Inch Cape Offshore, the holding company for a 1GW offshore wind farm in Scotland, has picked Montrose Port as its future operations and maintenance (O&M) base.

The offshore wind farm to be built in the North Sea, 15km off the coast of Angus, will be equipped with 72 turbines.

Jointly owned by Red Rock Power and ESB, Inch Cape Offshore will initially invest £5.2m in the O&M base at Montrose Port. The new facility is expected to create over 50 jobs during its lifetime.

Montrose Port CEO and harbourmaster Tom Hutchison said: “As a Trust Port we are driven to develop our offering to benefit our community of stakeholders both now and for future generations to come.

“We have already started to see the benefits offshore wind can bring to our regional economy and we are proud to be championing Montrose and the wider Angus region as a bastion for green energy.”

According to Inch Cape Offshore, initial work on the upgrade of the infrastructure at the port will start next year. Construction of offices and warehouse will be first taken up, and will be carried out at Montrose Port’s South Quay.

The offshore wind farm developer also plans to construct an exclusive pontoon for crew transfer vessels travelling to and from the project site. Besides, dock side cranes and a communications mast will be installed.

Inch Cape Offshore said that additional investment could be made to incorporate the latest technologies in vessel fuelling.

The company anticipates wrapping up the port-related works and beginning operations at the O&M base by early 2025 during the same time as the commissioning of the first turbines of the Inch Cape offshore wind farm.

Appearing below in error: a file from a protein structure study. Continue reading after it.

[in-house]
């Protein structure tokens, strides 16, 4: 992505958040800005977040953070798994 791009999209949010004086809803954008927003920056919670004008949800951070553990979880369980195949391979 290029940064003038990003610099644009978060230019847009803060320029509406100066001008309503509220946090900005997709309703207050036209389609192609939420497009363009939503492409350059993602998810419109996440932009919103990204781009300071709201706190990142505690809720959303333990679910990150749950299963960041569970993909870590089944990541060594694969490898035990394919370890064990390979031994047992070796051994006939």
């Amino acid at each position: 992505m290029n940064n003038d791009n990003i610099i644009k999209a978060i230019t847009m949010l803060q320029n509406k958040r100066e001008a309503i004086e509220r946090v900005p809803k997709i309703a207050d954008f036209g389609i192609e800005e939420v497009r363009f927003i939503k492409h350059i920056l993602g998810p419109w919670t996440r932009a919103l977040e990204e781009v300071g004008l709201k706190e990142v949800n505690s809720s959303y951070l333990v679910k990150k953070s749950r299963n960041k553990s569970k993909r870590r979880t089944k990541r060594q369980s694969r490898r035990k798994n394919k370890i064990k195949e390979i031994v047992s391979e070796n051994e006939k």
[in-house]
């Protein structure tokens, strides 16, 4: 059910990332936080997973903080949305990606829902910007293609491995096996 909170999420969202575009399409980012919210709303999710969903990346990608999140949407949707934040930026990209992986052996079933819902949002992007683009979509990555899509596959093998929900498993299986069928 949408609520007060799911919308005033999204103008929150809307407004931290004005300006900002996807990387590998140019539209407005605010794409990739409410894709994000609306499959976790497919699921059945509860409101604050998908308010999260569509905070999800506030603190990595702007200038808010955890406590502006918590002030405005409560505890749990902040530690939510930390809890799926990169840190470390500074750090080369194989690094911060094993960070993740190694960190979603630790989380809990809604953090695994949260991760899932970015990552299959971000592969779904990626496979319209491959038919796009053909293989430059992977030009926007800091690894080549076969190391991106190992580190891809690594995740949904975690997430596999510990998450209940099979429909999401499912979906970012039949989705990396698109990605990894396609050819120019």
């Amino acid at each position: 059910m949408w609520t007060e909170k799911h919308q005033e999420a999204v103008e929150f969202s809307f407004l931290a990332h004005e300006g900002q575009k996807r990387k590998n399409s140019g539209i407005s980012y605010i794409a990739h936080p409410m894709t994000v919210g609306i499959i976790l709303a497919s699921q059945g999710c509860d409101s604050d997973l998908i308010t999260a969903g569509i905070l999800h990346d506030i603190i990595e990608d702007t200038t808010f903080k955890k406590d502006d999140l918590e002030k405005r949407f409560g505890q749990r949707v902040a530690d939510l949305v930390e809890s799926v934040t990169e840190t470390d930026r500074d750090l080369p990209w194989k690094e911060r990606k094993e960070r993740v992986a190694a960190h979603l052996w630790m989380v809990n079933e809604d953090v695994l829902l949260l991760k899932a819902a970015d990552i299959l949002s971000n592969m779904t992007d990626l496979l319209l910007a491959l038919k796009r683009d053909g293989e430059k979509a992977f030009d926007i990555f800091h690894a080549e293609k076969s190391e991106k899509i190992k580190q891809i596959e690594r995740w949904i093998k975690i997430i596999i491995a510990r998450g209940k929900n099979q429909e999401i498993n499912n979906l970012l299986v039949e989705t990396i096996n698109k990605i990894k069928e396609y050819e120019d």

Inch Cape offshore wind farm project director Adam Ezzamel said: “This new infrastructure will make Montrose Port a key element in the Inch Cape Offshore Wind Farm, which will become one of Scotland’s largest single sources of renewable power, operational for at least 30 years.

“We plan to utilise the very latest technology to reduce carbon emissions from vessels to operational base designs, operating and maintaining some of the biggest wind turbines in the world deployed in water depths of up to 57 metres.”

The Inch Cape offshore wind farm had applied to the British government to seek a long-term energy contract in its Contracts for Difference (CfD) allocation round. Results of the CfD round are expected to be released this summer.

In January 2019, Dutch maritime infrastructure services company Royal Boskalis Westminster was chosen as a preferred contractor for the offshore wind project.